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Help and advice for Dorrington

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Dorrington

Cemeteries

Census

  • The parish was in the Sleaford sub-district of the Sleaford Registration District.
  • Check our Census Resource page for county-wide resources.
  • The table below gives census piece numbers, where known:
Census
Year
Piece No.
1841 H.O. 107 / 617
1851 H.O. 107 / 2100
1861 R.G. 9 / 2342
1871 R.G. 10 / 3349
1891 R.G. 12 / 2577

Churches

You can also perform a more selective search for churches in the Dorrington area that are recorded in the GENUKI church database. This will also help identify other churches in nearby townships and/or parishes. You also have the option to see the location of the churches marked on a map.

Church History

  • The Anglican parish church is dedicated to Saints James and John and was built on a hill overlooking the village.
  • The east wall of the church was rebuilt in 1330.
  • The church was restored in 1867.
  • The church seats 200.
  • The village had a small chapel of ease, but this was taken down in 1698. This chapel was appropriated to Shelford Priory in Nottinghamshire.
  • A photograph of Saints James and John Church is at the Wendy PARKINSON English Church Photographs site.
  • Here is a photo of Saints James and John Church, taken by Ron COLE (who retains the copyright):

Saints James and John Church

Church Records

  • The Anglican parish register dates from 1653.
  • The Lincolnshire FHS has a Loan Library service which has the parish registers on microfiche for Baptisms from 1654 to 1812 and Marriages from 1654 to 1812.
  • The LFHS has published several marriage and burial indexes for the Lafford Deanery to make your search easier.
  • The Wesleyan Methodists had a chapel here, built in 1832, then replaced in 1881. This chapel closed for worship in 1987.
  • There was also a Wesleyan Reform chapel. For information and assistance in researching these chapels, see our non-conformist religions page.
  • Chris has a photograph of the Wesleyan Reform Chapel on Geo-graph, taken in June, 2013.
  • Check our Church Records page for county-wide resources.

Civil Registration

  • The parish was in the Sleaford sub-district of the Sleaford Registration District.
  • Check our Civil Registration page for sources and background on Civil Registration which began in July, 1837.

Description and Travel

This village and parish are 5 miles north of Sleaford, on the B1188 trunk road. Digby parish lies to the north. The parish covers over 1,900 acres.

If you are planning a visit:

You can see pictures of Dorrington which are provided by:

Historical Geography

You can see the administrative areas in which Dorrington has been placed at times in the past. Select one to see a link to a map of that particular area.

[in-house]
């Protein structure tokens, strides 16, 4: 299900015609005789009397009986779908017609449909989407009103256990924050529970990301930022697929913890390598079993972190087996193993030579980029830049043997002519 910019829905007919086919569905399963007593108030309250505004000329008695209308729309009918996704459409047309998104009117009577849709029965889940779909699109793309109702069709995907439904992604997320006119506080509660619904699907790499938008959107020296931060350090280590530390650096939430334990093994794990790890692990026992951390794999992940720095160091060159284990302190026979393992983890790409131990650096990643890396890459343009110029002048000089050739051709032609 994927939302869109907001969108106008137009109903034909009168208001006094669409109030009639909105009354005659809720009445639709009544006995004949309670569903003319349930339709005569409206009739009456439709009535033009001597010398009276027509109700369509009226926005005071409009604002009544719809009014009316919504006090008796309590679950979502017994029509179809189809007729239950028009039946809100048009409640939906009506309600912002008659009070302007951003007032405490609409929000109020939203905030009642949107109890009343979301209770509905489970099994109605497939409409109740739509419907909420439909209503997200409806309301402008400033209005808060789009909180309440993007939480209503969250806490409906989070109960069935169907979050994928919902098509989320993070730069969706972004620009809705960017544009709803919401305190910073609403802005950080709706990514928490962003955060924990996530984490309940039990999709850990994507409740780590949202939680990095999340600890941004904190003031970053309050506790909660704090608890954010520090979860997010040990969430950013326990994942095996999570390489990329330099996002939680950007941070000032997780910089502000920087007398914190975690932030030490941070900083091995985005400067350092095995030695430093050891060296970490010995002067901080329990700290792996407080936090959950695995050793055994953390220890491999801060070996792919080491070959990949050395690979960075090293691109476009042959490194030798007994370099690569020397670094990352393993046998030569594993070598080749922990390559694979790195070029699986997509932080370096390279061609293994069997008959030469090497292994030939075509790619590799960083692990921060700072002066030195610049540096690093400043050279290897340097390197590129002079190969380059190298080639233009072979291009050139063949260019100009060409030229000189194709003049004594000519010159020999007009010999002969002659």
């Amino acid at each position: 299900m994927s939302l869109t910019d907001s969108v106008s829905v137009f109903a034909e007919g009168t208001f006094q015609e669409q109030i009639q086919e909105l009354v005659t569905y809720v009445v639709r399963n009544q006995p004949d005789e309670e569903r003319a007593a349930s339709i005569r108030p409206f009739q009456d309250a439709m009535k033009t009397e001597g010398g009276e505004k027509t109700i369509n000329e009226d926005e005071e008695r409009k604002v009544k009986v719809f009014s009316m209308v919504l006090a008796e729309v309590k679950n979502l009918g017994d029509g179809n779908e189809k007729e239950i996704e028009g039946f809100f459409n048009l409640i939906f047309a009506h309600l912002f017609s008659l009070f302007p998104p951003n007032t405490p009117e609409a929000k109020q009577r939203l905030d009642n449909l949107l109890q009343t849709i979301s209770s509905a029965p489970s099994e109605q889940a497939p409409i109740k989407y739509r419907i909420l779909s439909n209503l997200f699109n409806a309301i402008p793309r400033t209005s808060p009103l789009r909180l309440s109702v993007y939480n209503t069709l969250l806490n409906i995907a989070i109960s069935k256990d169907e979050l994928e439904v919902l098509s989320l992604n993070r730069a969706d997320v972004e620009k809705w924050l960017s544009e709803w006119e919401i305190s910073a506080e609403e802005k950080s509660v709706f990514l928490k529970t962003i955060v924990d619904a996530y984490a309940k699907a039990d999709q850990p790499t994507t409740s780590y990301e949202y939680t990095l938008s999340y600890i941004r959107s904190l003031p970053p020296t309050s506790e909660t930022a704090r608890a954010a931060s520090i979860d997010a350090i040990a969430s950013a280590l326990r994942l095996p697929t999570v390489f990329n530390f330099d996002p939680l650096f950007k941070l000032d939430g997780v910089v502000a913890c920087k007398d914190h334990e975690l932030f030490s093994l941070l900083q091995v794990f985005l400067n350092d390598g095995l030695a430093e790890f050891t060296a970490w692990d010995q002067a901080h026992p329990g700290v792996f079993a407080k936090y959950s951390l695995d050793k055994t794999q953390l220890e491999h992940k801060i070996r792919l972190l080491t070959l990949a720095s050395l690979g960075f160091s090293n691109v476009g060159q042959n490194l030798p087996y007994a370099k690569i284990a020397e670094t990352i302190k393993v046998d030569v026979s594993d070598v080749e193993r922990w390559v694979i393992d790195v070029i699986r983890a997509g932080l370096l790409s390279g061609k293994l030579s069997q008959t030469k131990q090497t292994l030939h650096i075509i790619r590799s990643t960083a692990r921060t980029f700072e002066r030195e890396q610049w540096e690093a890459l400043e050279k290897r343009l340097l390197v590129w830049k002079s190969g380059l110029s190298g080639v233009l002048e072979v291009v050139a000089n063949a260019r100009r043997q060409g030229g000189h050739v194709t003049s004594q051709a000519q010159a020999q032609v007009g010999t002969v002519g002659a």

Land and Property

  • In 1841, the Earl of Harrowby was lord of the manor and owner of most of the land in the parish.

Maps

  • See our "Maps" page for additional resources.
You can see maps centred on OS grid reference TF070520 (Lat/Lon: 53.054534, -0.405016), Dorrington which are provided by:

Military Records

There are war memorial plaques in the Anglican church and in the Wesleyan Reform church as well. All have names on them.

There is a list of the names from the plaques and the Rolls of Honour at the Roll of Honour site.

Names, Geographical

  • The parish name is often found as "Dirrington".

Politics and Government

  • This place was an ancient parish in county Lincoln and became a modern Civil Parish when those were established.
  • The parish was in the ancient Flaxwell Wapentake in the North Kesteven division of the county, in the parts of Kesteven.
  • You may contact the Dorrington Parish Council regarding civic or political issues, but they are NOT staffed to answer family history questions.
  • For today's district governance, see the North Kesteven District Council.

Poor Houses, Poor Law etc.

  • Bastardy cases would be heard in the Sleaford petty session hearings every Monday.
  • The Common Lands were enclosed here in 1789 (one source gives 1878).
  • The poor of the parish had an allotment of 13 acres.
  • Mrs. FARMER and Mrs. KAYE each left £100, the interest to be given to the poor.
  • After the Poor Law Amendment Act reforms of 1834, the parish became part of the Sleaford Poor Law Union.

Population

Year  Inhabitants
1801 225
1841 379
1871 495
1881 398
1891 366
1901 357
1911 360
1921 410

Schools

  • The Wesleyan Methodists had a school here prior to 1842.
  • The parish had a National School here prior to 1900 that could hold 85 students.
  • For more on researching school records, see our Schools Research page.